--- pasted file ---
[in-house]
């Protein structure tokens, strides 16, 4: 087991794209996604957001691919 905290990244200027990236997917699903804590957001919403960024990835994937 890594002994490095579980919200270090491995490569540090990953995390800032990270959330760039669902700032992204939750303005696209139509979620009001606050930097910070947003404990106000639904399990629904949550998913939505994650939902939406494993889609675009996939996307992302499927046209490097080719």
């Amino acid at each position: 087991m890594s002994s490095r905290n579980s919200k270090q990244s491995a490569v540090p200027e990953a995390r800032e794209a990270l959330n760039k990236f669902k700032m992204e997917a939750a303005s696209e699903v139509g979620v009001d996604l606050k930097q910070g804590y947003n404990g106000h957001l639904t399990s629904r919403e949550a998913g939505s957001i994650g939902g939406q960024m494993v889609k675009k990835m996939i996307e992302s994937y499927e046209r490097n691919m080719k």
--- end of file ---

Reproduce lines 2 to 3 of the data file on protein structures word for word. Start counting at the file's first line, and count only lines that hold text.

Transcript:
């Protein structure tokens, strides 16, 4: 087991794209996604957001691919 905290990244200027990236997917699903804590957001919403960024990835994937 890594002994490095579980919200270090491995490569540090990953995390800032990270959330760039669902700032992204939750303005696209139509979620009001606050930097910070947003404990106000639904399990629904949550998913939505994650939902939406494993889609675009996939996307992302499927046209490097080719």
């Amino acid at each position: 087991m890594s002994s490095r905290n579980s919200k270090q990244s491995a490569v540090p200027e990953a995390r800032e794209a990270l959330n760039k990236f669902k700032m992204e997917a939750a303005s696209e699903v139509g979620v009001d996604l606050k930097q910070g804590y947003n404990g106000h957001l639904t399990s629904r919403e949550a998913g939505s957001i994650g939902g939406q960024m494993v889609k675009k990835m996939i996307e992302s994937y499927e046209r490097n691919m080719k």